BABY ON BOARD: Restraining Order by Virginia Vice Mayor Sunny Reynolds Kneecaps Town Council Election Rival Who “Pointed His Finger at Her”; Letter to the Editor Criticizes Conduct

Posted on March 11, 2018


The administration of restraining orders is a frequent target of censure by First Amendment scholar and UCLA law professor Eugene Volokh in his blog, The Volokh Conspiracy. That’s because restraining orders may be exploited, besides as gag orders generally, as SLAPPs to suppress political speech, which the First Amendment is there to protect above all other kinds.

This post shares a letter to the editor of the Fauquier Times that was recently submitted by Virginian Nathan Larson and that concerns an injunction sought by Warrenton Vice Mayor Linda “Sunny” Reynolds, whose nickname and whose evident hypersensitivity are strikingly incongruous. “Misty” Reynolds would seem to suit her better—or maybe “Runny.”

According to the Fauquier Times, Ms. Reynolds petitioned and was granted an obviously spiteful restraining order against Warrenton real estate investor Keith Macdonald based on the allegation that he “appeared to be ‘very angry’” and “pointed his finger at her” during a public exchange about a proposed municipal development project (a library) that occurred in a restaurant where both were dining with others. Ms. Reynolds testified that Mr. Macdonald “invaded her personal space, preventing her from leaving the table.”

Not clarified in the story is whether she ever asked to be excused or made a move to rise.

One of Ms. Reynolds two female witnesses in court worked for the newspaper that reported the story. The other, Ms. Reynold’s dinner companion, Crystal McKinsey, “testified that she could tell Reynolds ‘felt very threatened by the situation and was very fearful.’” What was characterized as a harrowing confrontation transpired in a populated eatery, and there was no report that voices had even been raised.

Mr. MacDonald represented himself in court; Ms. Reynolds had an attorney.

The judge, J. Gregory Ashwell, “decided in favor of Reynolds’ petition, saying he believed Reynolds’ testimony and that of her dinner companion met the legal requirement to issue a protective order.” He offered the explanation that it was “clearly an ‘awkward interaction.’”

Mr. MacDonald, who says he intends to appeal, opposes Ms. Reynolds in an upcoming town council election.

The Fauquier Times reports “[i]t’s not clear if the final order, which will be issued by the court, will…bar Macdonald from town council meetings or town hall.”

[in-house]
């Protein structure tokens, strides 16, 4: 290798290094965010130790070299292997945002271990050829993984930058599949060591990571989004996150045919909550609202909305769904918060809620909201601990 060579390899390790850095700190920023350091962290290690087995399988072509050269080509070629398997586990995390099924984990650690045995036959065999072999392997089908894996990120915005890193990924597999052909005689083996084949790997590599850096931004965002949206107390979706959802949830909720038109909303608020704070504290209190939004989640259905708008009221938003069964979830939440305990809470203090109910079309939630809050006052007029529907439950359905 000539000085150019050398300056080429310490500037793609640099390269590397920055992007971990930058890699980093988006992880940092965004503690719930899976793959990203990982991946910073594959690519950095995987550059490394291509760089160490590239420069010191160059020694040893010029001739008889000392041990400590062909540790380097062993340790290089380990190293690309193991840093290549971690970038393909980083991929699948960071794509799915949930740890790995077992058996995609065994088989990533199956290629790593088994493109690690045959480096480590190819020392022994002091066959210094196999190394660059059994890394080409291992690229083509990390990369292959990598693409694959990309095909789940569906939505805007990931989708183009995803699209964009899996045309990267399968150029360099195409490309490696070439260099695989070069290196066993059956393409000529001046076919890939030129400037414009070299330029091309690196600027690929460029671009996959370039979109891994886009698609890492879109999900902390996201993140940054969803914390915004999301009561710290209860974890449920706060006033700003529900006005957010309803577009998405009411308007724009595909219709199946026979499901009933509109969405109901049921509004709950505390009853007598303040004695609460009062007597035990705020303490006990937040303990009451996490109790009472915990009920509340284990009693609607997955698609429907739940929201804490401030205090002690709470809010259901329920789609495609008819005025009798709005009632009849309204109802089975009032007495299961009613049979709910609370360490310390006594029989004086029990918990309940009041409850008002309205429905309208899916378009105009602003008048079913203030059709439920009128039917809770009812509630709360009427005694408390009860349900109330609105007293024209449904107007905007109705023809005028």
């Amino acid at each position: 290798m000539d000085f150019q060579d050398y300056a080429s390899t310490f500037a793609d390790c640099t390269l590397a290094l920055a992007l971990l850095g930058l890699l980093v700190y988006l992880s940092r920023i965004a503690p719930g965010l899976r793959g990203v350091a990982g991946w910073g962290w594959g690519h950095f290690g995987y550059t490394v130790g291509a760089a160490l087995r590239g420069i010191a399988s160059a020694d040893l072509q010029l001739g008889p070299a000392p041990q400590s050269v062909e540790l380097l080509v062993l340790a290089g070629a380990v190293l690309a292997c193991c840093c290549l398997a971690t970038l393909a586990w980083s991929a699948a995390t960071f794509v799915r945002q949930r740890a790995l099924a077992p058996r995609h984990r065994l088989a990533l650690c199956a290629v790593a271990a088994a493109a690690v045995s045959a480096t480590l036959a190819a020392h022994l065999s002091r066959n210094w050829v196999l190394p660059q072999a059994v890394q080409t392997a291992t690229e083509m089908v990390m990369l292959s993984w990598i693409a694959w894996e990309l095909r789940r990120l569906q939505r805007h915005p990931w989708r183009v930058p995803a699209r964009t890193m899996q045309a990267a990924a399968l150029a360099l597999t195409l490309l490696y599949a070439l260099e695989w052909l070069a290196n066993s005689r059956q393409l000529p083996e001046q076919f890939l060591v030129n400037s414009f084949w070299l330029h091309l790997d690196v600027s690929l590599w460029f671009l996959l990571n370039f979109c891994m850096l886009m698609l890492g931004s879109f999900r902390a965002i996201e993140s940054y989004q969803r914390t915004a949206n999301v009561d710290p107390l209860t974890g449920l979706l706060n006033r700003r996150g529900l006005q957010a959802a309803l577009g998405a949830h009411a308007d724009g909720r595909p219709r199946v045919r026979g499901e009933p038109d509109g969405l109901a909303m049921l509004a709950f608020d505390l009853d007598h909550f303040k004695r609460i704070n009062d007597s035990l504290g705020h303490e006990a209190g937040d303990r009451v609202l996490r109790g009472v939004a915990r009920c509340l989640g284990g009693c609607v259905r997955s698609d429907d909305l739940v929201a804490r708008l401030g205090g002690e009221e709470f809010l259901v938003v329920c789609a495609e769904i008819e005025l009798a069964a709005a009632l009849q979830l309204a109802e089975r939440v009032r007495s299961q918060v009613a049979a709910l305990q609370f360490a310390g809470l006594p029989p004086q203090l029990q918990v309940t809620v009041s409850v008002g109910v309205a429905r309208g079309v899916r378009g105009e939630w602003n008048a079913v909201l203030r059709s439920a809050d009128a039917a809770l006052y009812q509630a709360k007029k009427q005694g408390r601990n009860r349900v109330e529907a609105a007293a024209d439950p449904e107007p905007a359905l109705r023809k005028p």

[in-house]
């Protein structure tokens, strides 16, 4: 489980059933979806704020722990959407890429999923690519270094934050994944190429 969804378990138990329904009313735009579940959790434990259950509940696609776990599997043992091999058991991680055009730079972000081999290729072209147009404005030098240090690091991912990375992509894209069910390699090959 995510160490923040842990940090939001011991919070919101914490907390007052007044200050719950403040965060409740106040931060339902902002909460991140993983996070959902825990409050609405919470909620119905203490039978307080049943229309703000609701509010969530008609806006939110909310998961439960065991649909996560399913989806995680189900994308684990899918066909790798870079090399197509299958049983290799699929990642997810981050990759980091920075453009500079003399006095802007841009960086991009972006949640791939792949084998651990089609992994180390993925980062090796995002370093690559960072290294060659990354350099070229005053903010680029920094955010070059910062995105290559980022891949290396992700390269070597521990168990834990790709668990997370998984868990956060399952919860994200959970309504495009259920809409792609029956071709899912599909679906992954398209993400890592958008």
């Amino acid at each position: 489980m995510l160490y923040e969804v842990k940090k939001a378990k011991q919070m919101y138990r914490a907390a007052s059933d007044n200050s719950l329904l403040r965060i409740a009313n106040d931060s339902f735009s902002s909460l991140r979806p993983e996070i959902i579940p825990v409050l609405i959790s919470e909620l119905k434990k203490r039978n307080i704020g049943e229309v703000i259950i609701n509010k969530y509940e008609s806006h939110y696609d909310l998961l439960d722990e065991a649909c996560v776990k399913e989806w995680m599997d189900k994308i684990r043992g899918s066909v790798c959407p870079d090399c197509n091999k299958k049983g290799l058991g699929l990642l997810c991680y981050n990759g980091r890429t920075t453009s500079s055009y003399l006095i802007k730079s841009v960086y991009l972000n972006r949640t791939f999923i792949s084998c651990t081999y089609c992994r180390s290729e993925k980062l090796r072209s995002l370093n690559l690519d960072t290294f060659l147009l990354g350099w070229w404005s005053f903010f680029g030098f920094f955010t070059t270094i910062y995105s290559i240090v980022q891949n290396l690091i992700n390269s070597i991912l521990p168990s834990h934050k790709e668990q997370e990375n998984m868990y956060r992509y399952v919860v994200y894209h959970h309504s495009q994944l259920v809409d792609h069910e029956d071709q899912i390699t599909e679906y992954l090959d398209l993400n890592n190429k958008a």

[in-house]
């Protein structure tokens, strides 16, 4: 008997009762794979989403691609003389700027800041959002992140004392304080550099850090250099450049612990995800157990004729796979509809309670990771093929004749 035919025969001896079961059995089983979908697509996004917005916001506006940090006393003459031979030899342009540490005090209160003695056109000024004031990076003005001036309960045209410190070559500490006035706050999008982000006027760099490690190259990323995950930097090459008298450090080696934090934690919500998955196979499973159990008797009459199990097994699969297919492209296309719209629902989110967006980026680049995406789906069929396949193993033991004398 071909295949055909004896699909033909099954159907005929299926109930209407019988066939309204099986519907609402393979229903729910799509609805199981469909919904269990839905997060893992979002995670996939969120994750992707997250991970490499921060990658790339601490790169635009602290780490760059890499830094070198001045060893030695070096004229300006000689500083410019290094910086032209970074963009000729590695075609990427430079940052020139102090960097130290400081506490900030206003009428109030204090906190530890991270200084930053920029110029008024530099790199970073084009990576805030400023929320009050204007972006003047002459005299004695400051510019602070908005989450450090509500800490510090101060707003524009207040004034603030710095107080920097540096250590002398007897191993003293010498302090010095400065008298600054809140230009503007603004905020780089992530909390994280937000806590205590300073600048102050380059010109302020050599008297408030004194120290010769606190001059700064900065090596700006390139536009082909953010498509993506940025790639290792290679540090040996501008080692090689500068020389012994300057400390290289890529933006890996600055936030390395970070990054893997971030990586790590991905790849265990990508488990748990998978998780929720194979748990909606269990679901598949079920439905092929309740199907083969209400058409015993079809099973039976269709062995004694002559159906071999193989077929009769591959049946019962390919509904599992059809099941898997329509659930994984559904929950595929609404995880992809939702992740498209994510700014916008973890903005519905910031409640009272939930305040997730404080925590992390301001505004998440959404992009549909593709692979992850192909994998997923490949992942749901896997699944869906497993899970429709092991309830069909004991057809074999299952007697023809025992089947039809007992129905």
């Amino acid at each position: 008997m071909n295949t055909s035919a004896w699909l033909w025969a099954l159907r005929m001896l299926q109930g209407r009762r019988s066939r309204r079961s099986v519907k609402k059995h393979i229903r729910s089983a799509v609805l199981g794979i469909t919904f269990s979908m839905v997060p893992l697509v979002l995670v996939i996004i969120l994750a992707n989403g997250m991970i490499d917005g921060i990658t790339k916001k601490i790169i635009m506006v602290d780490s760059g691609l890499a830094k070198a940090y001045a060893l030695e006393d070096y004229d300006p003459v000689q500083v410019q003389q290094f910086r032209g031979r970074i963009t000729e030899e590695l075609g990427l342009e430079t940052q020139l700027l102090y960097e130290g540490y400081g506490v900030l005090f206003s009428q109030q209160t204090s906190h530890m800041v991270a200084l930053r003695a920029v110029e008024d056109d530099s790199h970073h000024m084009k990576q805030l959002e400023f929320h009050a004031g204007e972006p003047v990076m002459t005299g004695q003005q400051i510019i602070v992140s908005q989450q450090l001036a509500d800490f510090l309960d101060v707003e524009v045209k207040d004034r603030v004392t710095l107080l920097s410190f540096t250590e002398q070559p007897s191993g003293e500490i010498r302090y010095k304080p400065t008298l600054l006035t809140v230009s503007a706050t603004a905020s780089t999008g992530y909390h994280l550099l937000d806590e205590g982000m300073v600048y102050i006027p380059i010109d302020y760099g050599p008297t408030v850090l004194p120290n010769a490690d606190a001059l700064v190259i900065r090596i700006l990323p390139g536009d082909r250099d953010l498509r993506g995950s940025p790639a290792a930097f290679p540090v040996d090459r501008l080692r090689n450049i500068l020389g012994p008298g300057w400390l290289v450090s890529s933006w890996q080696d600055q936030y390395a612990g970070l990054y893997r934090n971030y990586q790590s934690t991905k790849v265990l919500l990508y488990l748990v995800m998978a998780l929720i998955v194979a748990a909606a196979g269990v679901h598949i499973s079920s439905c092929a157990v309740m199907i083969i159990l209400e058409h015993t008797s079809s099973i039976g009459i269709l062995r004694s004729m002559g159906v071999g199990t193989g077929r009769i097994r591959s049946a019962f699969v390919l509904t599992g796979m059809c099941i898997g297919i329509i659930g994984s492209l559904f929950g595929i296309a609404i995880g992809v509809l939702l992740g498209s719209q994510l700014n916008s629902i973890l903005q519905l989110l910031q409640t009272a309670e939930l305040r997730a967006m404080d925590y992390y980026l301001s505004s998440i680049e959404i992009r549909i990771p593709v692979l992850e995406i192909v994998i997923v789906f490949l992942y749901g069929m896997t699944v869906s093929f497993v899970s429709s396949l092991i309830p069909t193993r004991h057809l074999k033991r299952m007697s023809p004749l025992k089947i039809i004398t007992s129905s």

Ms. Reynolds’ reelection campaign is titled, “Sunny, for a Voice.” Her bio identifies her as the mother of two daughters but contains no reference to a father.


By Nathan Larson

The recent article, “Judge grants Warrenton vice mayor protective order against council opponent,” shows why we need to reform Virginia’s laws concerning restraining orders.

Warrenton Vice Mayor Sunny Reynolds was able to obtain a restraining order under a statute, Code of Virginia § 19.2-152.9, that required only that she prove she had been “subjected to an act of violence, force, or threat by a preponderance of the evidence.”

This is a much lower standard than the “beyond a reasonable doubt” standard which is used in criminal court. That higher standard exists because of the principle that a person’s liberty should not be taken away without strong evidence that he broke a law. Yet without having been convicted of any crime, Reynolds’ challenger in the May election, Keith Macdonald, has been deprived of his First Amendment right to petition his government (specifically, his vice mayor) for a redress of grievances. He also has been deprived of his Second Amendment right to possess a gun.

The article says, “Reynolds also said she felt taken advantage of as the only woman member of the Warrenton Town Council.” But it will have a chilling effect on free speech if men feel they could easily be deprived of their liberty just for confronting a female elected official about her public policies and threatening to run for office against her. The voters lose out too, because now any prospect of these two candidates’ appearing together in a forum to debate issues of public interest is gone.

Mr. Larson retracted his statement about Mr. McDonald’s being denied the right to own a firearm. In Virginia, he explains, a citizen may be slapped with a restraining order for an unwanted gesture, like pointing a finger, but to be denied gun ownership, Mr. McDonald would have to have been in an “intimate” relationship with Ms. Reynolds.

Copyright © 2018

*Probably unsurprising to a reader here, Ms. Reynolds, the plaintiff in the case, called applying for a protective order, which requires filling out some forms and appearing in court for a brief hearing, “very difficult, both timewise and emotionally.” In contrast, proponents of the process argue that being publicly accused (and having one’s name indefinitely registered in local and federal police databases) is no big deal at all.